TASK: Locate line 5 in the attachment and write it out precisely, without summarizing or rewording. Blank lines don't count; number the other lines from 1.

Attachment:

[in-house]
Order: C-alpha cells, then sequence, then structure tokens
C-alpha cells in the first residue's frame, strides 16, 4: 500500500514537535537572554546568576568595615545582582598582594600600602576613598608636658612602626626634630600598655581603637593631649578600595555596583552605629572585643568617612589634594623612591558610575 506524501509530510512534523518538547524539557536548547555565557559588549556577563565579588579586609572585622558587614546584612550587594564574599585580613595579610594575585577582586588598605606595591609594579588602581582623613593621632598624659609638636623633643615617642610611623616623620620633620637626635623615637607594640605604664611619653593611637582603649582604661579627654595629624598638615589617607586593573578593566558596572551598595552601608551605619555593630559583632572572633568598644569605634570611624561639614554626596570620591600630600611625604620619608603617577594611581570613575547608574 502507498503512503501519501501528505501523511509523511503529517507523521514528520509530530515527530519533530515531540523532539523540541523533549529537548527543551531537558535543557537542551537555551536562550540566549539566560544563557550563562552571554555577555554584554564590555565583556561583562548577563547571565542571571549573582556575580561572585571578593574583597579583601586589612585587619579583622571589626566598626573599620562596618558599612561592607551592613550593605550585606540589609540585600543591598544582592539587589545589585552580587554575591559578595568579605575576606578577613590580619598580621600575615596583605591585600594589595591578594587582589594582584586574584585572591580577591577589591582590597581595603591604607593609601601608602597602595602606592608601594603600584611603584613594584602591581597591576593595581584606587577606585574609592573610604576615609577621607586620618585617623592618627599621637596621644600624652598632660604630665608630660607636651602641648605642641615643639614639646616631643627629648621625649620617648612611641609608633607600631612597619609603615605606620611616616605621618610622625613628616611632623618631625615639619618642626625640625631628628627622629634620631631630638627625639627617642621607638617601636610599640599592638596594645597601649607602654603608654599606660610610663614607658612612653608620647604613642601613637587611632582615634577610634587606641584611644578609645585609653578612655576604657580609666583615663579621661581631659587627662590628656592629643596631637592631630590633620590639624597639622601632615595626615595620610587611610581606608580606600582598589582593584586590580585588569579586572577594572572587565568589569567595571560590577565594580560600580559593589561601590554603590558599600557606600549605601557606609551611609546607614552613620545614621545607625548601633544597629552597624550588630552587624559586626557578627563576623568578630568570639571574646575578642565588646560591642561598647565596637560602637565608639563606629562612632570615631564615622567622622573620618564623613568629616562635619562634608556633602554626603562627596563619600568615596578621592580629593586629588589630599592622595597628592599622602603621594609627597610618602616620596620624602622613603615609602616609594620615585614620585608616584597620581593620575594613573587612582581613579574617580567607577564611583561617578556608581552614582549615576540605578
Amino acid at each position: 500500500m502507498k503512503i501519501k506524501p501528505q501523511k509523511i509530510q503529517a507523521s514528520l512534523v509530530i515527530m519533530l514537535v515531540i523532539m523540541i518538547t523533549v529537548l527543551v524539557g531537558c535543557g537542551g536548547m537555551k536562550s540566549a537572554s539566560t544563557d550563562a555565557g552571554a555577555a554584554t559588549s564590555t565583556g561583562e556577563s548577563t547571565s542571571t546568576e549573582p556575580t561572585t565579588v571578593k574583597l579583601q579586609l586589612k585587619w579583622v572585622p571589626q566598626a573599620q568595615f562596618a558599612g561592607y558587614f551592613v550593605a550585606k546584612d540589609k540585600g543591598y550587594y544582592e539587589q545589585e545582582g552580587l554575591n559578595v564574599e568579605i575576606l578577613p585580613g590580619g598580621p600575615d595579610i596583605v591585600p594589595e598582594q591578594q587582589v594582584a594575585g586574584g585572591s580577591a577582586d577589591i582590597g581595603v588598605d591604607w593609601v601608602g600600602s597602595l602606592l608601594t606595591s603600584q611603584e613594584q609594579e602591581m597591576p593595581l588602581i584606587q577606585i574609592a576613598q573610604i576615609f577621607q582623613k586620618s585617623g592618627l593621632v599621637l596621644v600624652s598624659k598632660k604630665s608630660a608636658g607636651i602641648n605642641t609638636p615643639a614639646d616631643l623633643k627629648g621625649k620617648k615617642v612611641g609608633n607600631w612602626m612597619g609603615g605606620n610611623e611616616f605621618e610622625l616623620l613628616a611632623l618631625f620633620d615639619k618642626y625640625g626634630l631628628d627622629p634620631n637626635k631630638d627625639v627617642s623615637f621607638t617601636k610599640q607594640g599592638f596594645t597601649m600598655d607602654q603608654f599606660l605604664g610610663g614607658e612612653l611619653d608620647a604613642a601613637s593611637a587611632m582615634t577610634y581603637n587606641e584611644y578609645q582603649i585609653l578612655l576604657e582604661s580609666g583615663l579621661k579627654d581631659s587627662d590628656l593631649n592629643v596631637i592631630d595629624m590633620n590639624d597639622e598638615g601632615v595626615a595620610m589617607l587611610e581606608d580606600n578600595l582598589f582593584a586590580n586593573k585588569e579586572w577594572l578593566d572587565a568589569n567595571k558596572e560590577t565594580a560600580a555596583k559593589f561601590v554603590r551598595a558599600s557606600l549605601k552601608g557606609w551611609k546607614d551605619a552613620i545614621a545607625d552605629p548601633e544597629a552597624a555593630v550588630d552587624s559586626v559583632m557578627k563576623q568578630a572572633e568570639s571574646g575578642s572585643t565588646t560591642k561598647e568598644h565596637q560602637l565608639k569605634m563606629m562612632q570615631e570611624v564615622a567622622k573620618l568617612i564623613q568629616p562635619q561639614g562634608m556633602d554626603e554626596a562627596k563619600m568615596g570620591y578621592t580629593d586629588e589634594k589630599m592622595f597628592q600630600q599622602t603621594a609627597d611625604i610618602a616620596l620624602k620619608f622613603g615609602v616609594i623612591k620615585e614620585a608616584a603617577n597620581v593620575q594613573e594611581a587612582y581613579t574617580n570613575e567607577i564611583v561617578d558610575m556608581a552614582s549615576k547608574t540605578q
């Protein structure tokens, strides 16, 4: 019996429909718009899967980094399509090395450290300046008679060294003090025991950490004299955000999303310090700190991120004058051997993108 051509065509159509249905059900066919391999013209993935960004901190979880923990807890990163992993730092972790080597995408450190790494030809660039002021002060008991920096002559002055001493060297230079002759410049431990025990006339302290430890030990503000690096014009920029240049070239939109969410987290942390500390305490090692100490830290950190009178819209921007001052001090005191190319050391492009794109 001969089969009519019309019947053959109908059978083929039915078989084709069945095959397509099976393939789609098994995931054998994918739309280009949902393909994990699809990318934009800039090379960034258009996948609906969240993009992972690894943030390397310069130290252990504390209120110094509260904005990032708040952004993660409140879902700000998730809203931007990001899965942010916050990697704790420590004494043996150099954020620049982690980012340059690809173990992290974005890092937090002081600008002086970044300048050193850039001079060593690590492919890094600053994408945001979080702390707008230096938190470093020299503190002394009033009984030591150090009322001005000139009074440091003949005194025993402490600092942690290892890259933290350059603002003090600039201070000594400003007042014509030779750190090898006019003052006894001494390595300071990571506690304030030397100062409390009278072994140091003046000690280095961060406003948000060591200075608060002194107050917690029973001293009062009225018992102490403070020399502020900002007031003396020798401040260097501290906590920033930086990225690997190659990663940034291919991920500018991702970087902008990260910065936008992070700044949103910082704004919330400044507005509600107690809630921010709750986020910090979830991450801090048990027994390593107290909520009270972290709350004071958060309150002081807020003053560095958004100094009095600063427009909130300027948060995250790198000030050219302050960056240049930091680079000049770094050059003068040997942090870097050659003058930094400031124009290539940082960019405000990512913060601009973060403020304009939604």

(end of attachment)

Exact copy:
């Protein structure tokens, strides 16, 4: 019996429909718009899967980094399509090395450290300046008679060294003090025991950490004299955000999303310090700190991120004058051997993108 051509065509159509249905059900066919391999013209993935960004901190979880923990807890990163992993730092972790080597995408450190790494030809660039002021002060008991920096002559002055001493060297230079002759410049431990025990006339302290430890030990503000690096014009920029240049070239939109969410987290942390500390305490090692100490830290950190009178819209921007001052001090005191190319050391492009794109 001969089969009519019309019947053959109908059978083929039915078989084709069945095959397509099976393939789609098994995931054998994918739309280009949902393909994990699809990318934009800039090379960034258009996948609906969240993009992972690894943030390397310069130290252990504390209120110094509260904005990032708040952004993660409140879902700000998730809203931007990001899965942010916050990697704790420590004494043996150099954020620049982690980012340059690809173990992290974005890092937090002081600008002086970044300048050193850039001079060593690590492919890094600053994408945001979080702390707008230096938190470093020299503190002394009033009984030591150090009322001005000139009074440091003949005194025993402490600092942690290892890259933290350059603002003090600039201070000594400003007042014509030779750190090898006019003052006894001494390595300071990571506690304030030397100062409390009278072994140091003046000690280095961060406003948000060591200075608060002194107050917690029973001293009062009225018992102490403070020399502020900002007031003396020798401040260097501290906590920033930086990225690997190659990663940034291919991920500018991702970087902008990260910065936008992070700044949103910082704004919330400044507005509600107690809630921010709750986020910090979830991450801090048990027994390593107290909520009270972290709350004071958060309150002081807020003053560095958004100094009095600063427009909130300027948060995250790198000030050219302050960056240049930091680079000049770094050059003068040997942090870097050659003058930094400031124009290539940082960019405000990512913060601009973060403020304009939604």